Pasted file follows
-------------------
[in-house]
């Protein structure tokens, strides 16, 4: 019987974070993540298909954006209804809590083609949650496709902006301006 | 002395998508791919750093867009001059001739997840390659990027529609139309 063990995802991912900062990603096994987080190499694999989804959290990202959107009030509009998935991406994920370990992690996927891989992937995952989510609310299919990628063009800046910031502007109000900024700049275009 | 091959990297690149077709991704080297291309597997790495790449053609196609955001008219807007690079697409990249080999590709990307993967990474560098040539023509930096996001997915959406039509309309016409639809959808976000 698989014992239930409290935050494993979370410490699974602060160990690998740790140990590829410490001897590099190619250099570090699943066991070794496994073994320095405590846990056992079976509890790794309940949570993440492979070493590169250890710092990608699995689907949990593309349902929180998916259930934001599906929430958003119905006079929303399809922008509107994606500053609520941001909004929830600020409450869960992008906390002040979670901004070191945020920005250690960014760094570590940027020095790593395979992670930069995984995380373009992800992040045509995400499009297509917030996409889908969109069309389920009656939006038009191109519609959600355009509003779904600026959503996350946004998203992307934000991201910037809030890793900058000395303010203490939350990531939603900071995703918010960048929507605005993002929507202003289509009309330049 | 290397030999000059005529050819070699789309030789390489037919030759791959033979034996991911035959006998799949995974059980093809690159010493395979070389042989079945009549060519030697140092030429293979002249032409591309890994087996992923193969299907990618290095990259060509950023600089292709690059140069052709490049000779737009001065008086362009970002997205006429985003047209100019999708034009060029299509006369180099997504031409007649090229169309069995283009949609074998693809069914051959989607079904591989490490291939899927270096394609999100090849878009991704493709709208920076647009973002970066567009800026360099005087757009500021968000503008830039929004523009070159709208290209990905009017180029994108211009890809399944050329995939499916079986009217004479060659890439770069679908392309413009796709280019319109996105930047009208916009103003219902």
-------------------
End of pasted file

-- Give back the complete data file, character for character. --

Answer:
[in-house]
């Protein structure tokens, strides 16, 4: 019987974070993540298909954006209804809590083609949650496709902006301006 | 002395998508791919750093867009001059001739997840390659990027529609139309 063990995802991912900062990603096994987080190499694999989804959290990202959107009030509009998935991406994920370990992690996927891989992937995952989510609310299919990628063009800046910031502007109000900024700049275009 | 091959990297690149077709991704080297291309597997790495790449053609196609955001008219807007690079697409990249080999590709990307993967990474560098040539023509930096996001997915959406039509309309016409639809959808976000 698989014992239930409290935050494993979370410490699974602060160990690998740790140990590829410490001897590099190619250099570090699943066991070794496994073994320095405590846990056992079976509890790794309940949570993440492979070493590169250890710092990608699995689907949990593309349902929180998916259930934001599906929430958003119905006079929303399809922008509107994606500053609520941001909004929830600020409450869960992008906390002040979670901004070191945020920005250690960014760094570590940027020095790593395979992670930069995984995380373009992800992040045509995400499009297509917030996409889908969109069309389920009656939006038009191109519609959600355009509003779904600026959503996350946004998203992307934000991201910037809030890793900058000395303010203490939350990531939603900071995703918010960048929507605005993002929507202003289509009309330049 | 290397030999000059005529050819070699789309030789390489037919030759791959033979034996991911035959006998799949995974059980093809690159010493395979070389042989079945009549060519030697140092030429293979002249032409591309890994087996992923193969299907990618290095990259060509950023600089292709690059140069052709490049000779737009001065008086362009970002997205006429985003047209100019999708034009060029299509006369180099997504031409007649090229169309069995283009949609074998693809069914051959989607079904591989490490291939899927270096394609999100090849878009991704493709709208920076647009973002970066567009800026360099005087757009500021968000503008830039929004523009070159709208290209990905009017180029994108211009890809399944050329995939499916079986009217004479060659890439770069679908392309413009796709280019319109996105930047009208916009103003219902």